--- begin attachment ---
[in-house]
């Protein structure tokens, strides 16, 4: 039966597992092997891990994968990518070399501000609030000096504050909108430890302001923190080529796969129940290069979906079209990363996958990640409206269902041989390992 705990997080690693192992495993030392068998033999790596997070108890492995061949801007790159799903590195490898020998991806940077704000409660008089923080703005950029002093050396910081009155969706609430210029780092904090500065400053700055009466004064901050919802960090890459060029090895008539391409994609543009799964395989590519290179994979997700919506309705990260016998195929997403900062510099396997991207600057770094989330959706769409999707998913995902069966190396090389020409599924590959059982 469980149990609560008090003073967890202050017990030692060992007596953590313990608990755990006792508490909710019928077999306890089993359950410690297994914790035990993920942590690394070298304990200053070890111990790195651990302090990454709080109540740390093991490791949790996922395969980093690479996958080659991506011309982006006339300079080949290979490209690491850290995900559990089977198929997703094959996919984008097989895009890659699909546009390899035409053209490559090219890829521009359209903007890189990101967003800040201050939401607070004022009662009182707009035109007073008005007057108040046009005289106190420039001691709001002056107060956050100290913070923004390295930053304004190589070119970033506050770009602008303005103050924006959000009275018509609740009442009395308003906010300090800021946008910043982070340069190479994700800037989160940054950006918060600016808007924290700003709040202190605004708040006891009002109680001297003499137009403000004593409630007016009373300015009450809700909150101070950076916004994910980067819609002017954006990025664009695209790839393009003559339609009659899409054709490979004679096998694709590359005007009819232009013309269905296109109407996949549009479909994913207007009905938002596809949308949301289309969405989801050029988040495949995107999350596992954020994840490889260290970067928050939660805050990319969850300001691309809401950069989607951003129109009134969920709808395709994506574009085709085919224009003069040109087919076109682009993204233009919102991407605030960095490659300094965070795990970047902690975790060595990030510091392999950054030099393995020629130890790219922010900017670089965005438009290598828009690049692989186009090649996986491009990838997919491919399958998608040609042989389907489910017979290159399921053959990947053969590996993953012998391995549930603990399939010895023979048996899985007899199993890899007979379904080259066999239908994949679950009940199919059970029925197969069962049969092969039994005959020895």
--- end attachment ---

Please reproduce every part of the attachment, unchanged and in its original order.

[in-house]
């Protein structure tokens, strides 16, 4: 039966597992092997891990994968990518070399501000609030000096504050909108430890302001923190080529796969129940290069979906079209990363996958990640409206269902041989390992 705990997080690693192992495993030392068998033999790596997070108890492995061949801007790159799903590195490898020998991806940077704000409660008089923080703005950029002093050396910081009155969706609430210029780092904090500065400053700055009466004064901050919802960090890459060029090895008539391409994609543009799964395989590519290179994979997700919506309705990260016998195929997403900062510099396997991207600057770094989330959706769409999707998913995902069966190396090389020409599924590959059982 469980149990609560008090003073967890202050017990030692060992007596953590313990608990755990006792508490909710019928077999306890089993359950410690297994914790035990993920942590690394070298304990200053070890111990790195651990302090990454709080109540740390093991490791949790996922395969980093690479996958080659991506011309982006006339300079080949290979490209690491850290995900559990089977198929997703094959996919984008097989895009890659699909546009390899035409053209490559090219890829521009359209903007890189990101967003800040201050939401607070004022009662009182707009035109007073008005007057108040046009005289106190420039001691709001002056107060956050100290913070923004390295930053304004190589070119970033506050770009602008303005103050924006959000009275018509609740009442009395308003906010300090800021946008910043982070340069190479994700800037989160940054950006918060600016808007924290700003709040202190605004708040006891009002109680001297003499137009403000004593409630007016009373300015009450809700909150101070950076916004994910980067819609002017954006990025664009695209790839393009003559339609009659899409054709490979004679096998694709590359005007009819232009013309269905296109109407996949549009479909994913207007009905938002596809949308949301289309969405989801050029988040495949995107999350596992954020994840490889260290970067928050939660805050990319969850300001691309809401950069989607951003129109009134969920709808395709994506574009085709085919224009003069040109087919076109682009993204233009919102991407605030960095490659300094965070795990970047902690975790060595990030510091392999950054030099393995020629130890790219922010900017670089965005438009290598828009690049692989186009090649996986491009990838997919491919399958998608040609042989389907489910017979290159399921053959990947053969590996993953012998391995549930603990399939010895023979048996899985007899199993890899007979379904080259066999239908994949679950009940199919059970029925197969069962049969092969039994005959020895």